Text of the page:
The New York Times has the latest in a long series of pop think pieces that wonder how driverless cars will deal with variations on the so-called “trolley problem”: is it ethical to make a decision that saves some people’s lives at the expense of another person’s life? This article asks whether your driverless car should hit a pedestrian to save your life. Not surprisingly, most people in the studies chose to save their own lives over that of a hypothetical pedestrian.
Should driverless cars be programmed to serve the greater good, even at the expense of the passenger?
How would you even know what the greater good is? What if the passenger has children in the car? What if the passenger is the only person in the car, but is the sole breadwinner for a large family and is taking care of disabled relatives? What if the passenger is 70 years old and the pedestrian is 35 years old? What if the passenger is 70 but in excellent health and the pedestrian is 35 with a terminal illness? What if the passenger in the car was on their way to commit a crime? Even if we, as a society, could agree on what the greater good might be, there would not be enough time to determine all the relevant information in time for anyone – human or machine – to make an ethical decision.
Quite simply, I do not think humanity is about to take the extraordinary step of allowing a fully automated system to decide who dies and who lives.
Instead, driverless cars will be expected to perform the same way we expect almost all other machines to perform: with an extreme deference to preserving human life. Think about the machines you interact with on a daily basis. You have to be negligent in the extreme to get killed by a machine because of something the machine couldn’t avoid doing (as opposed to something idiotic that the machine’s human operator might make it do). And even if you do something incredibly negligent, like step in front of a train or stick your arm inside rotating machinery, the machine’s owner might still end up with significant liability for your injury.
Many people view autonomous vehicles as incremental improvements to automobiles. And it’s true that there will be great improvements in safety from “driver assist” technologies like systems that help keep you in the lane and keep you from hitting the car or pedestrian in front of you. These technologies will save lives without a doubt.
However, full automation is not an incremental improvement. It’s a shift to a much different level of social/cultural expectations and liability. Drivers are held to extremely low levels of liability for damage they cause; in California, the state minimum is $15,000 for death to one person and $30,000 for death to multiple persons. In contrast, Metrolink paid out $4,200,000 for each death in the 2008 Chatsworth crash, and the number was only that low because of federal law that caps railroad liability at $200,000,000 per incident.
The reason railroads have much higher liability limits than drivers is that most people in the public identify as or with drivers, while very few people identify as railroads. If the state tried to raise the auto insurance minimums to $4 million per death, insurance premiums would skyrocket and there’d be a political revolt.
In other words, if you maim someone with your car, but you have the state minimum auto insurance and few assets, that person is shit out of luck. Google, on the other hand, is not going to have its liability capped at $15,000 per death. It has the financial wherewithal to pay for insurance that actually covers the damages caused by auto accidents, it has the assets to pay damages in excess of its insurance limits, and it’s not going to get any sympathy from the public if a driverless car runs over someone’s kid, someone’s mom, or someone’s grandpa.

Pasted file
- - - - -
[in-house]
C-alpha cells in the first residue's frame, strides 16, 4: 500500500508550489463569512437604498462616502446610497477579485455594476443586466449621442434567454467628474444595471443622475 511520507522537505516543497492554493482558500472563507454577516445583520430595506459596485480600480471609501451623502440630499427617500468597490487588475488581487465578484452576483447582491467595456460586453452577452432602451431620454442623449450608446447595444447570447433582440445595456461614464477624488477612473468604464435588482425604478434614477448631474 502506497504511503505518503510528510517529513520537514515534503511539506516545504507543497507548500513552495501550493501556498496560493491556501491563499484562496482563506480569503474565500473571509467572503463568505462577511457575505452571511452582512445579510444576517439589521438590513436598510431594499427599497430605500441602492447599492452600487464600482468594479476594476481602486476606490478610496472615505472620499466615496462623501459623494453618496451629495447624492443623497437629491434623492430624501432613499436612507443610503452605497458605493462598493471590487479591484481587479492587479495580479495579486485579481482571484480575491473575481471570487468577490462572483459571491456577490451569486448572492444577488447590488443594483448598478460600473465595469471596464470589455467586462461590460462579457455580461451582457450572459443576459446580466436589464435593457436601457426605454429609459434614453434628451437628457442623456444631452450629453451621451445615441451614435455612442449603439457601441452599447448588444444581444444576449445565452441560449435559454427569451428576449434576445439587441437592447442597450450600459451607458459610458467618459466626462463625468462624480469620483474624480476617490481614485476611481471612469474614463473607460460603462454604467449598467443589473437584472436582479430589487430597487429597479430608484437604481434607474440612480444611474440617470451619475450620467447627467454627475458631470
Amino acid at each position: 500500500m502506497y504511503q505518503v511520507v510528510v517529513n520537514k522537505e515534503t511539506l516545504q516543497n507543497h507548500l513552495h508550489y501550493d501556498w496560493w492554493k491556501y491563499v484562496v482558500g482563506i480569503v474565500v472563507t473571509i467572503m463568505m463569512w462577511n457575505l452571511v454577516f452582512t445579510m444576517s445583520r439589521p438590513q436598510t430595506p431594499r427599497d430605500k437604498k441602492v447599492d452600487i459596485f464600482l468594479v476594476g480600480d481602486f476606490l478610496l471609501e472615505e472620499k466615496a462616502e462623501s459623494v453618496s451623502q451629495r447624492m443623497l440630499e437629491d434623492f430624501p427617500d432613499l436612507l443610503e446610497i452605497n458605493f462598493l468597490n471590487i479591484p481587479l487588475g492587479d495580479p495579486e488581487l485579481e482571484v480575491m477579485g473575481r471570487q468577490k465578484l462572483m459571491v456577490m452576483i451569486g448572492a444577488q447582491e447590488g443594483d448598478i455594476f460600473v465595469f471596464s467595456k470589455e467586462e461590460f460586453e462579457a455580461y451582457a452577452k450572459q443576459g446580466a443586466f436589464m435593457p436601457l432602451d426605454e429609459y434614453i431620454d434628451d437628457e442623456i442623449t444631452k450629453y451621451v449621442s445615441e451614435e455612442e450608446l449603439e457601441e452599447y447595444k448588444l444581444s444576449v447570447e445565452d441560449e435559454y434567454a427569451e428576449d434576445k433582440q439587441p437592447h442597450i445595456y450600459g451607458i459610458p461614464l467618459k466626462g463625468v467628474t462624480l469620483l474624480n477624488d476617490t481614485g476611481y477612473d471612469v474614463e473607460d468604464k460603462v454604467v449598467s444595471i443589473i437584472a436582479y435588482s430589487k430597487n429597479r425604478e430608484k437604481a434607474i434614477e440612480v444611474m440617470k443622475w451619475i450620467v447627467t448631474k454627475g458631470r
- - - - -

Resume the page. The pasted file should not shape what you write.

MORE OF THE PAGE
It seems to me, then, that fully autonomous vehicles will by necessity take a very large discrete step towards eliminating deaths from automobiles. They will be programmed to do so by having very conservative software. The large corporations – and their insurers – responsible for the software, and maybe for owning and operating the vehicles as well, will demand it. No one is going to accept an incremental improvement in safety in exchange for a hundredfold increase in liability. Fully autonomous vehicles will only kill someone in cases where the victim is grossly negligent, and even then, there will likely be out of court settlements.
The nature of Silicon Valley frequently rewards entrepreneurs for being the first to the market with a product, even it means frequent incremental updates to fix bugs. As long as they don’t deal with the security of private data, software problems usually have minor consequences. Apps freeze and crash; Google Maps has its share of erroneous data; formatting in Word is still frustrating as hell. But as Theranos shows, other industries don’t work that way.
Railroad signaling may offer clues as to what will be expected of fully autonomous vehicles. Braking performance assumptions are very conservative. Automatic train control is not expected to be marginally safer than human drivers; it’s expected to completely eliminate train to train collisions. The system is designed to assume it’s not safe to move unless otherwise directed, not to assume that it’s okay to move unless informed otherwise. Railroads were just forced to spend billions on Positive Train Control, one function of which is to help protect railway workers against the trolley problem by insuring it never comes up in the first place.
It’s not that incremental improvements aren’t good. It’s just that cultural expectations change when we turn a task over to a machine. We don’t expect machines to make ethical decisions, we expect them to be safe enough that they never have to.